What Do Student Drug Use Surveys Really Mean?
Males, Mike A., Journal of School Health
Federally funded projects such as Monitoring the Future and PRIDE, as well as numerous state and local activities devote considerable resources to survey junior and senior high school students' drug use. (1) Monitoring the Future is a detailed annual survey of high school students, began in 1975 for 12th graders and 1991 for eighth and 10th graders, on issues such as drug, alcohol, and tobacco use, and other personal behaviors and attitudes. PRIDE, a congressionally authorized annual survey by the Parents' Resource Institute for Drug Education, surveys students in grades 6-12 on drug, alcohol, and tobacco use and related issues. These surveys generate the main, and often the sole, means by which drug education policies and programs are evaluated. Student surveys also represent the main measure of national drug policy design and evaluation, as noted by their prominence in the 2003 National Drug Control Strategy report. (2)
The Office of National Drug Control Policy (ONDCP) Reauthorization Act of 1998 designated its main objective as "reduction of adolescent unlawful drug use (as measured in terms of illicit drug use during the past 30 days by the Monitoring the Future Survey of the University of Michigan or the National PRIDE Survey conducted by the National Parents' Resource Institute for Drug Education) ..." (33)
Lobbies seeking to reform drug policies and to legalize marijuana also preoccupy themselves with adolescent drug use. For example, the Marijuana Policy Project refers constantly to drug use surveys to argue that ONDCP's "War on Drugs" has failed because "the prohibition of marijuana in the United States has not curtailed adolescent marijuana use." (4)
A reported increase in student drug use can mean the end for drug education programs, as shown by the abandonment of the 1970s pharmacological education, (5,6) and the 1990s impetus to curtail Drug Awareness and Resistance Education (DARE) programs. (7) Conversely, even a small decline in student drug use is cited as evidence of policy success. For example, the claim that random drug testing of students by school authorities results in less drug use (a point on which the few existing studies yield mixed results) (8) provides the main basis for proposals by the ONDCP to promote testing. (2)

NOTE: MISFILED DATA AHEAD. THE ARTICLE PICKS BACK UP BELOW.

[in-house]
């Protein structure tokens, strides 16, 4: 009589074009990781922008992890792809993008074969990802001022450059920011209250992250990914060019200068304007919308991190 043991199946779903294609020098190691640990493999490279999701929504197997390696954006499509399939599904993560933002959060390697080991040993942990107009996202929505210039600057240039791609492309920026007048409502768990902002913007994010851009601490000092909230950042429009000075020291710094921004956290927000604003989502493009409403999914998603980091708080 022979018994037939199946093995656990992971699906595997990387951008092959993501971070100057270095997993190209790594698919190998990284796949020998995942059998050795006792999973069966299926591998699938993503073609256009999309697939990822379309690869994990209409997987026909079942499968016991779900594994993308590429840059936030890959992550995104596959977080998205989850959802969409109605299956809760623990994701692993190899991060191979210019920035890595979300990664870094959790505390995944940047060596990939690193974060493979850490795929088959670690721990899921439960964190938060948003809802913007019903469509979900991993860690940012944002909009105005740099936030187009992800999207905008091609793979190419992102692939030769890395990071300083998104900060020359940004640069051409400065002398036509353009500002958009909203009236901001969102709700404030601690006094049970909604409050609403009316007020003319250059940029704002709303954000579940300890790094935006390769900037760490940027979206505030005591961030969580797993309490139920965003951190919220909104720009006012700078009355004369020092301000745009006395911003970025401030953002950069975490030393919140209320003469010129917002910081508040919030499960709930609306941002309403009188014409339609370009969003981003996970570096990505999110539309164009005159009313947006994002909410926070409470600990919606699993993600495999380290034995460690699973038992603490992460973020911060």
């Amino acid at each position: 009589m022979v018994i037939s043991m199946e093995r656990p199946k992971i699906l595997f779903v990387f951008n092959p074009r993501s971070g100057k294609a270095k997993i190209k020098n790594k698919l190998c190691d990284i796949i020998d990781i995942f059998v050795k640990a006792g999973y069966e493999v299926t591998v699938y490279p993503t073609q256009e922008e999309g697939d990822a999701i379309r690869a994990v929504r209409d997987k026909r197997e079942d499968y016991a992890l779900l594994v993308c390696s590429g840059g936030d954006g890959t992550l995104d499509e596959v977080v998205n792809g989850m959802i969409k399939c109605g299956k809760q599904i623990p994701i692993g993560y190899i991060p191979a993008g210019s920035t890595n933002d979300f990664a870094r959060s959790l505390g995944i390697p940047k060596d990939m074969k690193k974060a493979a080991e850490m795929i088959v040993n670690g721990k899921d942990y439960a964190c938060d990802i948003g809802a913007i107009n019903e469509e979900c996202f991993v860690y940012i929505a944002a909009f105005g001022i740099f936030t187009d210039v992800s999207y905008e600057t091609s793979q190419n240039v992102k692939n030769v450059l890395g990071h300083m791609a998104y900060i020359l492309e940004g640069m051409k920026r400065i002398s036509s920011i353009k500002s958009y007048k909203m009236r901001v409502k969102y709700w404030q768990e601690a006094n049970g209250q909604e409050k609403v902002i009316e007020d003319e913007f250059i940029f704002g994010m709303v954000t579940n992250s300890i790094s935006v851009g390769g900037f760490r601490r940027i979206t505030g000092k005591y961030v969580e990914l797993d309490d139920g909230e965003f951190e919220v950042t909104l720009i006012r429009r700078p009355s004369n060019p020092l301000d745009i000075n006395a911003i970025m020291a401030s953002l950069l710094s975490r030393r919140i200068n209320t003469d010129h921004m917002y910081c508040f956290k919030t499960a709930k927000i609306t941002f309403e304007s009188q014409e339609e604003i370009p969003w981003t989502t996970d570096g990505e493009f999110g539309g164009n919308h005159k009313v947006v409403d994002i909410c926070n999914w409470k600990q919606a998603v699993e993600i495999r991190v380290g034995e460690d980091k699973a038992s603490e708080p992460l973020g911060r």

Yet, a larger question remains: Why are we concerned about student drug use? Does survey-reported legal and illicit drug use constitute a valid measure of student well-being and justify the importance attached to its levels and trends? Those who attach overriding important to survey findings argue that drug use by youth is associated with serious problems, such as delinquency, school failure and dropout, early pregnancy; greater odds of injury, suicide, violence, and other anti-social behaviors; and as future drug abuse in adulthood. (2) Other studies suggest correlations between drug use and unhealthy outcomes largely disappear when the relatively small number of frequent drug abusers with serious problems is evaluated separately from the larger number of moderate drug users whose behaviors resemble nonusers. (9,10) Monitoring the Future finds students who only use marijuana report behaviors and attitudes similar to those who report using no drugs. (11) The National Household Survey of Drug Use and Health reports the many Americans whose illegal drug use only consisted of marijuana are not major contributors to hard-drug abuse. (12)
This commentary addresses specific questions: Does student drug use as reported on surveys display external validity? Do trends in, and levels of, students reporting use of marijuana or other illegal drugs correlate with or predict trends for other problems, including those most often said to be associated with drug abuse?
Monitoring the Future (MTF), a project of the Institute for Social Research at the University of Michigan, has surveyed representative samples of high school seniors in schools nationwide for 30 years (1975 through 2004). …